When used for medicinal purposes, cannabis falls within a grey area. Some take cannabinoid medicines as prescribed by their doctor, others grow it themselves to achieve medical benefits. This elasticity of cannabis’s use allows the plant to have a foot in two doors at once.
As we wrote last week, the legalization of cannabis doesn’t simply mean we’ll see a singular, homogenous cannabis industry emerge. As we’re already seeing throughout the world, cannabis products are able to fit into a wide array of industries, such as the food and beverage industry, pharmaceuticals, fabrics, textiles, and more.
In fact, part of the reason that cannabis became illegal was due to this capacity to disrupt multiple industries simultaneously.
Not only could cannabis find its way into most industries, but it’s also a very democratic plant — it only requires a pot, some soil, seeds and water, and anyone can grow it. Moreover, while cannabis was prohibited, it’s use became more known among alternative health practitioners and home connoisseurs. Once THC has been activated by heating cannabis, users can gain all of its medicinal effects without any further processing. This allowed for people like Rick Simpson to produce his Rick Simpson Cannabis Oil, a high-THC blend that Mr. Simpson gave to neighbors in order to heal their ailments. His unscientific approach brought the ire of the established medical community upon him.
Now, as the plant becomes increasingly available for medicinal purposes, cannabis has found itself split between two camps; pharmaceutical medicines, and alternative medicines. Some seek to legitimize cannabis through rigorous testing and the appropriate validations, such as from the FDA, in order to place distance between cannabinoid medicines and the stigma which once shrouded the cannabis plant. Others, wish to reject big pharma in its entirety, and call for a more anti-establishment approach as a way to get their revenge on the industries which pushed cannabis into the shadows.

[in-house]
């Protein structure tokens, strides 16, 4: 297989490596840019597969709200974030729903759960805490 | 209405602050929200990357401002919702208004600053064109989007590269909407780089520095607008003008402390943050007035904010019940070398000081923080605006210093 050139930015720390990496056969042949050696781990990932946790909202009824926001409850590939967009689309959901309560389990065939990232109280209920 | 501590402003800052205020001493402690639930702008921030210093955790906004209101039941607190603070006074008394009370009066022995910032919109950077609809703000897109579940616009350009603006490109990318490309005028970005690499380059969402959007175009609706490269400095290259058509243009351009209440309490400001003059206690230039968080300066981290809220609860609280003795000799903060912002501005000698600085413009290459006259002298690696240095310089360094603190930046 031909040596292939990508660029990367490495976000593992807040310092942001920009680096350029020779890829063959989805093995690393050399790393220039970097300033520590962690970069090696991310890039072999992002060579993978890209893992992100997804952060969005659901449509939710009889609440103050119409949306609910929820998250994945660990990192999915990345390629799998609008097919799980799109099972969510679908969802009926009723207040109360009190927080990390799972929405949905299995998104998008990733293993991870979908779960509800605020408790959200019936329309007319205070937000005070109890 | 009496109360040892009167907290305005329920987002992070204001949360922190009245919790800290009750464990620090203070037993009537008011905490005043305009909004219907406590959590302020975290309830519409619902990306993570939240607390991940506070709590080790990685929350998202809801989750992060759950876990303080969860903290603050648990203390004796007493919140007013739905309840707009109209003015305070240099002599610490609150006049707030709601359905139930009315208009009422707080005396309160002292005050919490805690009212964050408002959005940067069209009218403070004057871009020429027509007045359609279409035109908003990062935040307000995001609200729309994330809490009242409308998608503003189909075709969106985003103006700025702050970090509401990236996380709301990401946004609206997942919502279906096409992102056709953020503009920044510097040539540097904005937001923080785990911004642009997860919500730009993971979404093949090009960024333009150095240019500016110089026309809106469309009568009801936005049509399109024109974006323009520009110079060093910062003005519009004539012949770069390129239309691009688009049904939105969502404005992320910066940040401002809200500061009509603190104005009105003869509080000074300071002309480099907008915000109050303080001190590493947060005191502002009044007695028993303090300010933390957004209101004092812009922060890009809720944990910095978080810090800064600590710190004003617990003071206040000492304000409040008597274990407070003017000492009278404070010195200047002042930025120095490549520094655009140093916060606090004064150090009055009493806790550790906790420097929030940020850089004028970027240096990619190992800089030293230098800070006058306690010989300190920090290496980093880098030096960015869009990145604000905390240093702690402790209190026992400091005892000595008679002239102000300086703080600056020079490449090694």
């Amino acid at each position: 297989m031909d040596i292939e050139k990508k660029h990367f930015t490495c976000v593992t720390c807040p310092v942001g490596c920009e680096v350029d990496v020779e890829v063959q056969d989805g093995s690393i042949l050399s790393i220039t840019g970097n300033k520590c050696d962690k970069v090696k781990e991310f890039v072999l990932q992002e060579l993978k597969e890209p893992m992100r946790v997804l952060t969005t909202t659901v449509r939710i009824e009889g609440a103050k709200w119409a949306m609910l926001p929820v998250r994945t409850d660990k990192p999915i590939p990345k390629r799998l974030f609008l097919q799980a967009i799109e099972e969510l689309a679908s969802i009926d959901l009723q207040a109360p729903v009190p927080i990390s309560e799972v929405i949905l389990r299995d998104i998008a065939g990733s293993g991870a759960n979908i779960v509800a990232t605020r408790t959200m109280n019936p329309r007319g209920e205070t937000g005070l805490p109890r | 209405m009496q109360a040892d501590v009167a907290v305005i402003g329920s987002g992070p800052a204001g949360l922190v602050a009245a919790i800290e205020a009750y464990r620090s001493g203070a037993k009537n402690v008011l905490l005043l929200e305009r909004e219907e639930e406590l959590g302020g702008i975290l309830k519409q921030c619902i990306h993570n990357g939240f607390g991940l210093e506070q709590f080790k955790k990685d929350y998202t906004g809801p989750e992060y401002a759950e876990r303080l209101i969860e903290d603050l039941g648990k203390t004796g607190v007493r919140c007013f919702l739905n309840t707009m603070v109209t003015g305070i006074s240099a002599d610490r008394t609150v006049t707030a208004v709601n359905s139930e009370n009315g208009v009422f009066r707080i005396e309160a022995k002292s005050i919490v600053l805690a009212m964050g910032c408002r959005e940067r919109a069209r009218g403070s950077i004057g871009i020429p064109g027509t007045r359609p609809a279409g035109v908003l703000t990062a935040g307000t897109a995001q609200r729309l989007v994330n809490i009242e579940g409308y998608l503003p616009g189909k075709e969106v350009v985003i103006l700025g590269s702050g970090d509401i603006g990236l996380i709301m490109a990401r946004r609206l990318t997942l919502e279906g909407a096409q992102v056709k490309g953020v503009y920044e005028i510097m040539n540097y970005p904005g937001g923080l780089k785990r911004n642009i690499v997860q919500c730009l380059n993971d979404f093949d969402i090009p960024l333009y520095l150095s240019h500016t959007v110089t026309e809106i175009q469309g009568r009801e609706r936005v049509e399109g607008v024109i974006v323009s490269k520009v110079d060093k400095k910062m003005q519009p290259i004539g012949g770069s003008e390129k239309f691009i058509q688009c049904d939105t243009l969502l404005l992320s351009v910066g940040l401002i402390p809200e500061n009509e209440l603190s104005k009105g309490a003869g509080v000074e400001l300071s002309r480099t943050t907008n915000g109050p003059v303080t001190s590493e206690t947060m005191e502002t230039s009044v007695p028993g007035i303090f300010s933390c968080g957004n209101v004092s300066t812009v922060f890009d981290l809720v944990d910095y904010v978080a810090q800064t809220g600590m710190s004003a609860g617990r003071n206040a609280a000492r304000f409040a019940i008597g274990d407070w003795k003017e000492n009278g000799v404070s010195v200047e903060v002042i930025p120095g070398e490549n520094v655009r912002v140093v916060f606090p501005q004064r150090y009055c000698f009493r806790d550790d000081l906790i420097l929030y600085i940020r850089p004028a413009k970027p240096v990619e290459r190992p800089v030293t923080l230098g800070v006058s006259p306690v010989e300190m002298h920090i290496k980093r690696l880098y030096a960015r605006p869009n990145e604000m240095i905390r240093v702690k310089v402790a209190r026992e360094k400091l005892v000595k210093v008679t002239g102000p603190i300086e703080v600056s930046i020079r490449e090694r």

Best of Both Worlds
The truth is, there is no definitive industry that cannabis necessarily fits within. Cannabis, in many respects, is an alternative medicine. The plant is deeply intertwined with spiritual connotations and had also been rejected by the medical establishment for decades up until recently. To this day, many doctors remain unaware of the benefits of cannabis use, and many patients remain fearful about trying cannabinoid medicines for similar reasons.
Alternatively, cannabinoid medicines are showing real, concrete signs that they can be used for legitimate and replicable results. Cannabis has proven to be a powerful tool for certain types of epilepsy, for which cannabinoid medicines like ‘Epidiolex’ have received FDA approval, with further evidence suggesting that cannabis can also assist people suffering from chronic pain, insomnia, and many other conditions. The medicinal cannabis industry was worth USD $7.2 billion in 2018 in the United States alone, and will only continue to grow for years to come as people begin to become more aware of the benefits that cannabis can provide. Clearly, cannabis has legitimate benefits, despite being less recognized by the status quo than some of its pharmaceutical counterparts.